Whiskey Mountain Bighorn Sheep / Past and Present
CHEYENNE– In the day to day managing of Wyoming’s game animals, wildlife managers must take a number of factors into consideration when establishing hunting seasons, license quotas and looking after the well-being of the game herds.
Such things as hunter success, habitat condition, winter loss and more can all affect the numbers of animals in a given population. One such factor that comes into play in Wyoming from time to time is disease. One well known disease problem wildlife managers have dealt with recently is the pneumonia outbreak that hit the Whiskey Mountain bighorn sheep herd in the early 1990s. In the winter of 1990-91, Wyoming’s largest bighorn sheep herd suffered through a die off that is affecting the sheep population more than 15 years later.
At that time, approximately 50 percent of a herd numbering close to 1200 animals succumbed to disease. Bacterial pneumonia was diagnosed as the culprit. Pasteurella bacteria can kill cellular material in turn allowing excessive fluid build up in the lungs of the affected animal. In the ensuing years, the Whiskey Mountain herd, which encompasses bighorn sheep hunt areas 9 and 10, has been the subject of extensive research as biologists are examining various strategies to try to determine the best management and disease treatment techniques to help the sheep.
The Whiskey Mountain herd received much of its fame through being the seed area where hundreds of sheep over the years were trapped and then transplanted to historic ranges throughout Wyoming. In addition, the sheep from Whiskey Mountain have also been used to start or supplement herds in other states. The last transplant from the herd took place in 1995 when 43 sheep were trapped to augment an existing population on the neighboring Wind River Indian Reservation.
In the years since the disease, the bighorns have been beset by numerous problems resulting in low lamb survival. In the late 1990s and early 2000s it was thought that selenium deficiency might be causing muscular problems with sheep. Mineral blocks with selenium were placed on the range for a three year period. That study had little effect on lamb survival or other problems caused by the pasteurella virus.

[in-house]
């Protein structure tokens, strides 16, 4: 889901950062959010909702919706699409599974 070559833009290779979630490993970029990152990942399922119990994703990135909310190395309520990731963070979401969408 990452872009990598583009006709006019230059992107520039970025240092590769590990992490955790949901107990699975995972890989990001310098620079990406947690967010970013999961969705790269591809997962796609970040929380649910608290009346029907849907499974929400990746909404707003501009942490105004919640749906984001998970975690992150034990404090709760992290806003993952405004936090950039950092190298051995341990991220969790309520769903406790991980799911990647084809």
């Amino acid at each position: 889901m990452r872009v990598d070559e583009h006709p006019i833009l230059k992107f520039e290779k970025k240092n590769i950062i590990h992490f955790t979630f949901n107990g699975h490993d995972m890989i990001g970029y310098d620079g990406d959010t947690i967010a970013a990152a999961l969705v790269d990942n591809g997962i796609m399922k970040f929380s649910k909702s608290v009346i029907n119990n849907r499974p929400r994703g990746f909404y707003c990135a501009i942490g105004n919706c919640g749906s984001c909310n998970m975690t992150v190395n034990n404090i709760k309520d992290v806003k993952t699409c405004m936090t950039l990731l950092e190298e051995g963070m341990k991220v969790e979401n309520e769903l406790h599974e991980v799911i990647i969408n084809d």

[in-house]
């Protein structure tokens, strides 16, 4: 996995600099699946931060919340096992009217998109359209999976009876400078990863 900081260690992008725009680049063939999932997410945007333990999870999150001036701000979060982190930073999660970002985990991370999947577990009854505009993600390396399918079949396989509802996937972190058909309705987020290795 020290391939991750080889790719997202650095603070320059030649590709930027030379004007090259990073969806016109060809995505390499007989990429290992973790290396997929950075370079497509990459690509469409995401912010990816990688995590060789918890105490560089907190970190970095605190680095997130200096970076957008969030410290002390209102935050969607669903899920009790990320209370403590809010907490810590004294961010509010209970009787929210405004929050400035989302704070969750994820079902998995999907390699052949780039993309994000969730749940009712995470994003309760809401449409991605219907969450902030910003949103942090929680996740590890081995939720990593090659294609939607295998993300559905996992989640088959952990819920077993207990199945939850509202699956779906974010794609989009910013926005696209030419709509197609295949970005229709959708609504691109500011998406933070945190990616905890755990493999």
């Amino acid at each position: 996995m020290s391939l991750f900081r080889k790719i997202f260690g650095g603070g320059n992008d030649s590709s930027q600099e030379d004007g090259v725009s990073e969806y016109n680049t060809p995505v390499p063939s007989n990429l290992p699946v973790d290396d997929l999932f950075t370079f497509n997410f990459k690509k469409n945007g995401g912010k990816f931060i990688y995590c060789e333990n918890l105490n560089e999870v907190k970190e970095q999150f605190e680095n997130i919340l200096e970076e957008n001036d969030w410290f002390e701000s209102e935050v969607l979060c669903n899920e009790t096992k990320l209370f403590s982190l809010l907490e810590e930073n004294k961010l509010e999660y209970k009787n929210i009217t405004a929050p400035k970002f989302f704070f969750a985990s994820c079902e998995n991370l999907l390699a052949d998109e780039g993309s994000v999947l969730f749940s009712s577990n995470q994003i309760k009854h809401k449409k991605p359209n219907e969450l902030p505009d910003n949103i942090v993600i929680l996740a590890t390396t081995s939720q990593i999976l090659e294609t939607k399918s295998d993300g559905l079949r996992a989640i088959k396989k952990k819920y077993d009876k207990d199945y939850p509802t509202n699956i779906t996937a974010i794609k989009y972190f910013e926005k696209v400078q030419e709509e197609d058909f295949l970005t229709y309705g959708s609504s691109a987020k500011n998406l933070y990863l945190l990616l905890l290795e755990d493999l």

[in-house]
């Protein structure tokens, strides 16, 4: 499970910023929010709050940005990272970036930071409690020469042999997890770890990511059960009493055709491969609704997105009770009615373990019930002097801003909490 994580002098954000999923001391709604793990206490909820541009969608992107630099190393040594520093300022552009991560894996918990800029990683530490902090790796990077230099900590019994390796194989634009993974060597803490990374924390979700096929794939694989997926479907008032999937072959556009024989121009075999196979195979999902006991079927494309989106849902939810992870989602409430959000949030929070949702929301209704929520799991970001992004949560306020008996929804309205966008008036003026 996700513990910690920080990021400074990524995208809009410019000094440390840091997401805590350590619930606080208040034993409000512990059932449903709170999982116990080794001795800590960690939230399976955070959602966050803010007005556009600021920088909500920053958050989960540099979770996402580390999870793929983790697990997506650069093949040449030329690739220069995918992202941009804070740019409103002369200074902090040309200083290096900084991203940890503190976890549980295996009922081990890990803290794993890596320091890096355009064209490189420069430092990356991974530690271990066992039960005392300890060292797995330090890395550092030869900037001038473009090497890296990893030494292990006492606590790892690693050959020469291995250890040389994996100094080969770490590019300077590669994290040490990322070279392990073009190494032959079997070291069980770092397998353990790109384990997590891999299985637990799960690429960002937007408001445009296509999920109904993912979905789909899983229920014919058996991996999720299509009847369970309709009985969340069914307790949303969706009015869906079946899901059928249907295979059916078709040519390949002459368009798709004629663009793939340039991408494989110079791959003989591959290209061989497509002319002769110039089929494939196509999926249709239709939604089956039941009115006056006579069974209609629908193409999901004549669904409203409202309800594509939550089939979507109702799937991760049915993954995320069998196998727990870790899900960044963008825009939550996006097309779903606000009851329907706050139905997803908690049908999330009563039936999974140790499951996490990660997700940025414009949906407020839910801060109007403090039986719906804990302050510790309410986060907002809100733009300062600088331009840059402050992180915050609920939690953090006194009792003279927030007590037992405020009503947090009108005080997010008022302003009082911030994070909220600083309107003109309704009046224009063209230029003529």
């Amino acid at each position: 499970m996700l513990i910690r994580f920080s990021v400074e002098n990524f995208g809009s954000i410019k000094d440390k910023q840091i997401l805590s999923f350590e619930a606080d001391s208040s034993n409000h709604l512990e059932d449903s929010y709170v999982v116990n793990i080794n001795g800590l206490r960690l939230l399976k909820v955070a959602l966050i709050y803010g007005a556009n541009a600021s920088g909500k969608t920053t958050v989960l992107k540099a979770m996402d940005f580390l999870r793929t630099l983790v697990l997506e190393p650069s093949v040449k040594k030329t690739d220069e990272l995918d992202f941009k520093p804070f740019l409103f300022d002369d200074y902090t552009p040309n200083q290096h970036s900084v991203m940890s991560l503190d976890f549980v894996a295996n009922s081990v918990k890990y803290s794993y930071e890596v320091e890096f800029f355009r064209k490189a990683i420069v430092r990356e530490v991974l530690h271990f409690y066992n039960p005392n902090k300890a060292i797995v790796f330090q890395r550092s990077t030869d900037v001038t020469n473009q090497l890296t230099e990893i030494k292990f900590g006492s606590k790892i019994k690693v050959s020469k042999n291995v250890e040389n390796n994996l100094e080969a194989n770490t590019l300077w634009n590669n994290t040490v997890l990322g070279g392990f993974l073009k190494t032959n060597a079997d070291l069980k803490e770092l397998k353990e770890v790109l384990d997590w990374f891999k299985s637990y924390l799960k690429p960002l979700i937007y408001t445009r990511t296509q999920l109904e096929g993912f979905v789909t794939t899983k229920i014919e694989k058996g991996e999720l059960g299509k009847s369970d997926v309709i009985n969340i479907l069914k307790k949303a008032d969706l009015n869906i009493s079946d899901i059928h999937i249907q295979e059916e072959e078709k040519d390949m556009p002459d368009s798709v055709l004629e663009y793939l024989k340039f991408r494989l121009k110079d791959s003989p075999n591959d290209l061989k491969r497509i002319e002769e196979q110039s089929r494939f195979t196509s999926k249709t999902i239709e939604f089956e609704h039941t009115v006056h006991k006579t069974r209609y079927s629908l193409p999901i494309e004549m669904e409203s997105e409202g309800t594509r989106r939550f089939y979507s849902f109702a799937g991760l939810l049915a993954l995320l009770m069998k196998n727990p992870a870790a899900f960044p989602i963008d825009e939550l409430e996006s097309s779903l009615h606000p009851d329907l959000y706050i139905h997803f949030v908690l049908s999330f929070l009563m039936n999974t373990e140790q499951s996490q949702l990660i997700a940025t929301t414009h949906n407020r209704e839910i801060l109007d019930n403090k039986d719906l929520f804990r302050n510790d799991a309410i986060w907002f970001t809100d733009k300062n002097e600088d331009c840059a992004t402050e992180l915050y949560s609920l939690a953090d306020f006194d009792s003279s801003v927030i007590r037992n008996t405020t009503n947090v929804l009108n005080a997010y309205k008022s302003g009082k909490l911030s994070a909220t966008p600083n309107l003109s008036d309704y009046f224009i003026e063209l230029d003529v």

Lander area wildlife biologist Greg Anderson who has been involved in a great deal of research with Whiskey Mountain sheep says research is ongoing in an effort to improve lamb survival.
“Right now our data indicates that around 90 percent of the ewes are getting pregnant. We don’t know how many lambs are actually born, but by mid summer we typically have 60-65 lambs per 100 ewes and by the time lambs are on the winter range, that number has dropped to 20 lambs to 100 ewes. The problem is likely caused by a combination of habitat quality, disease and other factors.”
Currently, the Whiskey Mountain herd is estimated at around 40 percent of its 1980s population. In that heyday period, up to 80 bighorn sheep licenses were issued between hunt areas 9 and 10. In 2007, 12 licenses were issued between the two hunt areas. Anderson said that even without the pneumonia outbreak, it is doubtful eighty licenses would still be issued, as hunter habits have changed to affect the quotas that would be issued in this day and age. But there would still be more than the relatively few licenses now put out in the drawing each year.
“It should be noted that even with the die off, there are still a lot of sheep on Whiskey Mountain,” Anderson said. “It is our hope that upcoming research will provide us the information we need to assure that the Whiskey Mountain sheep herd is viable for years to come.”